Object name: NGC3686

Designation(s): NGC3686,

NGC 3686 is a rather low contrast, face on spiral galaxy about 50 to 70 million light-years away in the hindquarters of Leo the Lion. The difference in distance depends on whether you go with the non-redshift or redshift distance determination. Usually, with nearby galaxies like this one I side with the non-redshift distance but I'm making an exception here. Three other spiral galaxies with similar redshift values are just out of the bottom of my image. Their non-redshift distances vary by nearly a factor of two but redshift values are quite similar. If related then they must be about the same distance. Hence I'm going with the redshift distance with is close the middle of all 4 galaxies non-redshift distances. I'd need to mosaic another frame to catch these which is on the to-do list but when it will happen I don't know. They are NGC 3681, NGC 3684 and 3691 all found by William Herschel with NGC 3681 being in the second Herschel 400 program.

This galaxy could have made Arp's peculiar galaxy atlas under its 3 armed spiral category. To my eye it is a better example than most of the 3 he listed in that cagegory.

NGC 3686 was discovered by William Herschel on March 14, 1784. It is in the original Herschel 400 program. My notes from that on the humidity limited night of April 16, 1985 using my 10" f/5 at 50x reads: "Large, oval galaxy that resembles a tilted featureless spiral with no nucleus seen. Also in the field are NGC 3684,3681 and 3691." Dreyer's description reads "pretty bright, large, very little extended, very gradually brighter middle, mottled but not resolved." Sounds like the humidity was hurting me more than I realized.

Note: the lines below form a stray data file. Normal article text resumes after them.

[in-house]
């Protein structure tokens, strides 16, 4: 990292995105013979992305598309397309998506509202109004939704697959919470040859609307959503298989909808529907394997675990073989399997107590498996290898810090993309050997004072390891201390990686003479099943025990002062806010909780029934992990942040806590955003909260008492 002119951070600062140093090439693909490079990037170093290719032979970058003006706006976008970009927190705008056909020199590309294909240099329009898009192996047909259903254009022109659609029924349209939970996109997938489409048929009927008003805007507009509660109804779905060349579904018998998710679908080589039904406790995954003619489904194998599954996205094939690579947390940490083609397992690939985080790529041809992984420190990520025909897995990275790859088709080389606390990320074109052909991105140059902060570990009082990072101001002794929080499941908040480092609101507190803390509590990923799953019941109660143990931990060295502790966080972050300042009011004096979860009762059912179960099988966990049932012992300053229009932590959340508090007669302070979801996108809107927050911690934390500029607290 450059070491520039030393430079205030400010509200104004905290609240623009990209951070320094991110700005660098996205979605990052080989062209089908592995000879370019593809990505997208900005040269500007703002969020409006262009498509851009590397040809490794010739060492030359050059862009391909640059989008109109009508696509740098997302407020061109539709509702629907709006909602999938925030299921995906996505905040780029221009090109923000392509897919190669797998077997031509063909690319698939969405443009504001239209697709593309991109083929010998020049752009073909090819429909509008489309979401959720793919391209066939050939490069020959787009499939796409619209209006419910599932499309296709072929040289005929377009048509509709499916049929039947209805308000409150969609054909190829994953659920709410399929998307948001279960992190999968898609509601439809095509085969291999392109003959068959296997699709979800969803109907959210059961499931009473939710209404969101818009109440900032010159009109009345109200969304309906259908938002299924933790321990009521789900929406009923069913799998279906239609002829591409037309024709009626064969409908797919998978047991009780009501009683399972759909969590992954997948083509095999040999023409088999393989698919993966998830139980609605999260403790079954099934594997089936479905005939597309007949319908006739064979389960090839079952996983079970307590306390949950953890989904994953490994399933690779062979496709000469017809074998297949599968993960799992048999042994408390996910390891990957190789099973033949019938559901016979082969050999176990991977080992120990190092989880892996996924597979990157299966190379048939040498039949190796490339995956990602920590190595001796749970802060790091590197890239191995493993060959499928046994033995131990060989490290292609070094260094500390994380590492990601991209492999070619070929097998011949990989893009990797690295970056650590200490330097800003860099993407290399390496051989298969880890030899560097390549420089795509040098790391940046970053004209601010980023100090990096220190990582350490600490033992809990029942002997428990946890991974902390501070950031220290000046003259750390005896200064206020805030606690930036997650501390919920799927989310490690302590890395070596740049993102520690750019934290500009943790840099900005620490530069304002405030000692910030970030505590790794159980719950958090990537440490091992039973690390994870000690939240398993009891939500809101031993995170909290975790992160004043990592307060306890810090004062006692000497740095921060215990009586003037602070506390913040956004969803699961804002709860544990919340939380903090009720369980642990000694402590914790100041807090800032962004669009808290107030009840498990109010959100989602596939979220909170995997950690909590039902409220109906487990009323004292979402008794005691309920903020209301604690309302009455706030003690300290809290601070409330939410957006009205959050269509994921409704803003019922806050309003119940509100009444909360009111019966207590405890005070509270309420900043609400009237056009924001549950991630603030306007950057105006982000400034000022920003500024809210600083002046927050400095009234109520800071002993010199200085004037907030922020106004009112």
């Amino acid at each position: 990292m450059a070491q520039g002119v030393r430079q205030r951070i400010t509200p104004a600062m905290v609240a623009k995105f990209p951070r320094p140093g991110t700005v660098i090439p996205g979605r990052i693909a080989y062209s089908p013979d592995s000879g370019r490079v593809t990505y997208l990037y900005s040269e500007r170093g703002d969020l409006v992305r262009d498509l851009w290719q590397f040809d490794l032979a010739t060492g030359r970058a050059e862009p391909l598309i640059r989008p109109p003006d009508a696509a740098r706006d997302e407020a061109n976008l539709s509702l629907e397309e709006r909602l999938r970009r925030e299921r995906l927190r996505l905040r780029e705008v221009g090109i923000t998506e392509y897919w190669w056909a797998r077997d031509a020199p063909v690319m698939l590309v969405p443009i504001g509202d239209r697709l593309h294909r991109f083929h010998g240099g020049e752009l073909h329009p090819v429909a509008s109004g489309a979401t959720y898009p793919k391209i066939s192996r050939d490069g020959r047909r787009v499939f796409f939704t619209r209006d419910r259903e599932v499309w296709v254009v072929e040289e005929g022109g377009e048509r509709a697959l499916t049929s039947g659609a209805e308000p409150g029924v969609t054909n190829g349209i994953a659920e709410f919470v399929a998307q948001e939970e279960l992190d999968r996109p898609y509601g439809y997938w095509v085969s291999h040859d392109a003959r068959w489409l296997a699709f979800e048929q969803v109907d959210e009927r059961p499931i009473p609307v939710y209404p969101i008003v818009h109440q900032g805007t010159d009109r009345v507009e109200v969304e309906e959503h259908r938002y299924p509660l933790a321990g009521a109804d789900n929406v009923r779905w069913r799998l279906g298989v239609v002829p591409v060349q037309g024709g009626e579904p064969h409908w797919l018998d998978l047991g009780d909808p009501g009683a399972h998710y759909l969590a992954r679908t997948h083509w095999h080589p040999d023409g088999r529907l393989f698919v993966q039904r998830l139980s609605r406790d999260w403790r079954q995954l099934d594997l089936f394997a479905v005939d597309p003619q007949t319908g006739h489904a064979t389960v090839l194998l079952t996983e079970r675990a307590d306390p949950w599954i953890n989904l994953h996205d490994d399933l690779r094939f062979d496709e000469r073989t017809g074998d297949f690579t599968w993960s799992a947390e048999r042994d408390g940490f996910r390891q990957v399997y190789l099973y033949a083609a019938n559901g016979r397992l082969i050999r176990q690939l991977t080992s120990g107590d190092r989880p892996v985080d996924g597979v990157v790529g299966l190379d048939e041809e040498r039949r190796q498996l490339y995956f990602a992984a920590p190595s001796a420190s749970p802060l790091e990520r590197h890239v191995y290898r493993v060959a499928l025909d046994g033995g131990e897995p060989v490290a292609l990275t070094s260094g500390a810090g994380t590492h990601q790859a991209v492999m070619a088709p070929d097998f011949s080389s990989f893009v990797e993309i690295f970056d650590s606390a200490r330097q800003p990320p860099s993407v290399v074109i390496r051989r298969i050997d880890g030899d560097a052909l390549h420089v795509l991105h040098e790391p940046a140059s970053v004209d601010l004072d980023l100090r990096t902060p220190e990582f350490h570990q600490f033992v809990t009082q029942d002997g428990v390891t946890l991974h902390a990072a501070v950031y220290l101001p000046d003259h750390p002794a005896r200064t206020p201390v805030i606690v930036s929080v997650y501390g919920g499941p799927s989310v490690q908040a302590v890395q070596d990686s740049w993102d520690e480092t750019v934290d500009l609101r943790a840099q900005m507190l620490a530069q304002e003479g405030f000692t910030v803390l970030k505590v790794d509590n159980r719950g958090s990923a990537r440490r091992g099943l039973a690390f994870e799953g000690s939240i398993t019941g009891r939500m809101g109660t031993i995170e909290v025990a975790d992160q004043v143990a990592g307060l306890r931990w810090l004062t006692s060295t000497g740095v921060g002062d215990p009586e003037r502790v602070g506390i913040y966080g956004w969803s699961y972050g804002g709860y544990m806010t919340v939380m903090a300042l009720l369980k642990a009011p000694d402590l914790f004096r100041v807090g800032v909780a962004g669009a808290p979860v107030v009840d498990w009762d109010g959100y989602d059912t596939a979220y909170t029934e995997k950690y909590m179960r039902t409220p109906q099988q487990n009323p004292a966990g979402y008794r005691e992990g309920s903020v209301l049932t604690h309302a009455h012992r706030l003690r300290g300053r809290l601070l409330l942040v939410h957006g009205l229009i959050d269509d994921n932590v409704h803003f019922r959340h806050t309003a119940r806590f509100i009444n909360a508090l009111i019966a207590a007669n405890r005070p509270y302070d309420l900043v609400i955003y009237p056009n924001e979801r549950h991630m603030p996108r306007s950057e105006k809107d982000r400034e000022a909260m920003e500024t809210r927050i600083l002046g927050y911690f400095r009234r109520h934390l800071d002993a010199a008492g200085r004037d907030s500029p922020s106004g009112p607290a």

The annotated image shows a lot of galaxies at a distance of about 1.6 to 1.7 billion light-years scattered about the image. They seem more concentrated to the lower right. This is the center location of the Abell 1264 galaxy cluster which is large enough to cover my entire image even when centered to the lower right. Another cluster with only 13 members is north of NGC 3686 and a bit closer at 1.52 billion light-years. This however is a photographically determined distance that can be somewhat in error. Considering many of the galaxies with spectroscopically determined redshift around this point are at 1.64 billion light-years I have to wonder if this isn't just part of the Abell cluster Though there is one galaxy in the area with the 1.52 billion light-year distance.

Three asteroids are shown in the annotated image though one is so faint it nearly vanished due to the losses of JPG compression. A fourth is lost in NGC 3686 itself and listed at the same magnitude as the nearly vanished one. I can't be sure I'm seeing it so didn't include it. Transparency this night wasn't all that great making even the 17.6 magnitude asteroid on the far left fainter than it should be. I lost at least a half to .75 magnitudes over an average night.

14" LX200R @ f/10, L=4x10' RGB=2x10', STL-11000XM, Paramount ME